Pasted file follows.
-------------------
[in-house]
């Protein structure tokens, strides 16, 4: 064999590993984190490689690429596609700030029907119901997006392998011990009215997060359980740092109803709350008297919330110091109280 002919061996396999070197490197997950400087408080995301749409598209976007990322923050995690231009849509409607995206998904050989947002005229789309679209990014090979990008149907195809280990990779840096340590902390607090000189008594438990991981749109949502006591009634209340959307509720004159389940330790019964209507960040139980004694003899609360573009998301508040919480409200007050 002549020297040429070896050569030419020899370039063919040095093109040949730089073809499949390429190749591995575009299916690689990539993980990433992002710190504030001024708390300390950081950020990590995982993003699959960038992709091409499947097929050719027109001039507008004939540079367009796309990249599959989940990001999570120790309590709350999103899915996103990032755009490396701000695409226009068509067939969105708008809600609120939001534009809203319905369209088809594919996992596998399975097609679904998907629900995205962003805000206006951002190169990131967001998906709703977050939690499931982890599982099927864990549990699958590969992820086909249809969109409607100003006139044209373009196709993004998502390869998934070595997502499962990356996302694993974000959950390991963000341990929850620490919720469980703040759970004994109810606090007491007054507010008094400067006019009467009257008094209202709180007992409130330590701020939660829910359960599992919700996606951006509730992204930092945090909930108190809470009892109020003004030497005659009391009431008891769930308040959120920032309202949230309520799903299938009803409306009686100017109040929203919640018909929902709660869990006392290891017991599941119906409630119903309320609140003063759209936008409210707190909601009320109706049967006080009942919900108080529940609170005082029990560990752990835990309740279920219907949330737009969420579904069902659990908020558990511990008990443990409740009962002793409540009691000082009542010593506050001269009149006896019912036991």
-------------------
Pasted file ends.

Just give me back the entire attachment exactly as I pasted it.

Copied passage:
[in-house]
């Protein structure tokens, strides 16, 4: 064999590993984190490689690429596609700030029907119901997006392998011990009215997060359980740092109803709350008297919330110091109280 002919061996396999070197490197997950400087408080995301749409598209976007990322923050995690231009849509409607995206998904050989947002005229789309679209990014090979990008149907195809280990990779840096340590902390607090000189008594438990991981749109949502006591009634209340959307509720004159389940330790019964209507960040139980004694003899609360573009998301508040919480409200007050 002549020297040429070896050569030419020899370039063919040095093109040949730089073809499949390429190749591995575009299916690689990539993980990433992002710190504030001024708390300390950081950020990590995982993003699959960038992709091409499947097929050719027109001039507008004939540079367009796309990249599959989940990001999570120790309590709350999103899915996103990032755009490396701000695409226009068509067939969105708008809600609120939001534009809203319905369209088809594919996992596998399975097609679904998907629900995205962003805000206006951002190169990131967001998906709703977050939690499931982890599982099927864990549990699958590969992820086909249809969109409607100003006139044209373009196709993004998502390869998934070595997502499962990356996302694993974000959950390991963000341990929850620490919720469980703040759970004994109810606090007491007054507010008094400067006019009467009257008094209202709180007992409130330590701020939660829910359960599992919700996606951006509730992204930092945090909930108190809470009892109020003004030497005659009391009431008891769930308040959120920032309202949230309520799903299938009803409306009686100017109040929203919640018909929902709660869990006392290891017991599941119906409630119903309320609140003063759209936008409210707190909601009320109706049967006080009942919900108080529940609170005082029990560990752990835990309740279920219907949330737009969420579904069902659990908020558990511990008990443990409740009962002793409540009691000082009542010593506050001269009149006896019912036991």